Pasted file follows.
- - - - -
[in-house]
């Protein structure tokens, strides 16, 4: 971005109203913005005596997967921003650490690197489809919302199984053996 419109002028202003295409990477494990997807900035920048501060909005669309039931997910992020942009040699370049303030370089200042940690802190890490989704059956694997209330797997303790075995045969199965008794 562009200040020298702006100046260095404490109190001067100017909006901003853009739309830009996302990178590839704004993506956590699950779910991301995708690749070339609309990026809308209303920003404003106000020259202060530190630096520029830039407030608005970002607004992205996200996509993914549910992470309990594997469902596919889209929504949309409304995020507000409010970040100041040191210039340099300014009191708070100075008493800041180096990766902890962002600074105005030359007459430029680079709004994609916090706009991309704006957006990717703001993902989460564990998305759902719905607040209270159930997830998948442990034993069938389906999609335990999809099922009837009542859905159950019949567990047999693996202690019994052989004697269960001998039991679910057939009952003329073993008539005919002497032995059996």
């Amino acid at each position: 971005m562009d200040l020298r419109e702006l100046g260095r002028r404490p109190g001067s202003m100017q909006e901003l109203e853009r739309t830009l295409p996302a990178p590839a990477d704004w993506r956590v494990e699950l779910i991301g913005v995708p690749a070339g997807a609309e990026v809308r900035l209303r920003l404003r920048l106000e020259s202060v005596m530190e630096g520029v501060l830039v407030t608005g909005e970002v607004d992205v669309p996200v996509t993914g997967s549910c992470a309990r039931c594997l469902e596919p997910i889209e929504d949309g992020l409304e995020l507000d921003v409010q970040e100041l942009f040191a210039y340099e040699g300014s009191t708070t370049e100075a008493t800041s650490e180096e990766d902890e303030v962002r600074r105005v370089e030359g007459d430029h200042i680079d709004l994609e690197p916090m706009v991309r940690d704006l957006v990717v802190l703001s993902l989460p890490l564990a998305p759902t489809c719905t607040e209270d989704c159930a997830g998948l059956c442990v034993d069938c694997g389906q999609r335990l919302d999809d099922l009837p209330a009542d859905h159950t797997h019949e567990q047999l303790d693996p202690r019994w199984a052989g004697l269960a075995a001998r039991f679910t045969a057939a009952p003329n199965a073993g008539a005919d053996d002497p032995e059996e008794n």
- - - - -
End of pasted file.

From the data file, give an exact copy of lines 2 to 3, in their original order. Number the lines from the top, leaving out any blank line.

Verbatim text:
């Protein structure tokens, strides 16, 4: 971005109203913005005596997967921003650490690197489809919302199984053996 419109002028202003295409990477494990997807900035920048501060909005669309039931997910992020942009040699370049303030370089200042940690802190890490989704059956694997209330797997303790075995045969199965008794 562009200040020298702006100046260095404490109190001067100017909006901003853009739309830009996302990178590839704004993506956590699950779910991301995708690749070339609309990026809308209303920003404003106000020259202060530190630096520029830039407030608005970002607004992205996200996509993914549910992470309990594997469902596919889209929504949309409304995020507000409010970040100041040191210039340099300014009191708070100075008493800041180096990766902890962002600074105005030359007459430029680079709004994609916090706009991309704006957006990717703001993902989460564990998305759902719905607040209270159930997830998948442990034993069938389906999609335990999809099922009837009542859905159950019949567990047999693996202690019994052989004697269960001998039991679910057939009952003329073993008539005919002497032995059996």
């Amino acid at each position: 971005m562009d200040l020298r419109e702006l100046g260095r002028r404490p109190g001067s202003m100017q909006e901003l109203e853009r739309t830009l295409p996302a990178p590839a990477d704004w993506r956590v494990e699950l779910i991301g913005v995708p690749a070339g997807a609309e990026v809308r900035l209303r920003l404003r920048l106000e020259s202060v005596m530190e630096g520029v501060l830039v407030t608005g909005e970002v607004d992205v669309p996200v996509t993914g997967s549910c992470a309990r039931c594997l469902e596919p997910i889209e929504d949309g992020l409304e995020l507000d921003v409010q970040e100041l942009f040191a210039y340099e040699g300014s009191t708070t370049e100075a008493t800041s650490e180096e990766d902890e303030v962002r600074r105005v370089e030359g007459d430029h200042i680079d709004l994609e690197p916090m706009v991309r940690d704006l957006v990717v802190l703001s993902l989460p890490l564990a998305p759902t489809c719905t607040e209270d989704c159930a997830g998948l059956c442990v034993d069938c694997g389906q999609r335990l919302d999809d099922l009837p209330a009542d859905h159950t797997h019949e567990q047999l303790d693996p202690r019994w199984a052989g004697l269960a075995a001998r039991f679910t045969a057939a009952p003329n199965a073993g008539a005919d053996d002497p032995e059996e008794n």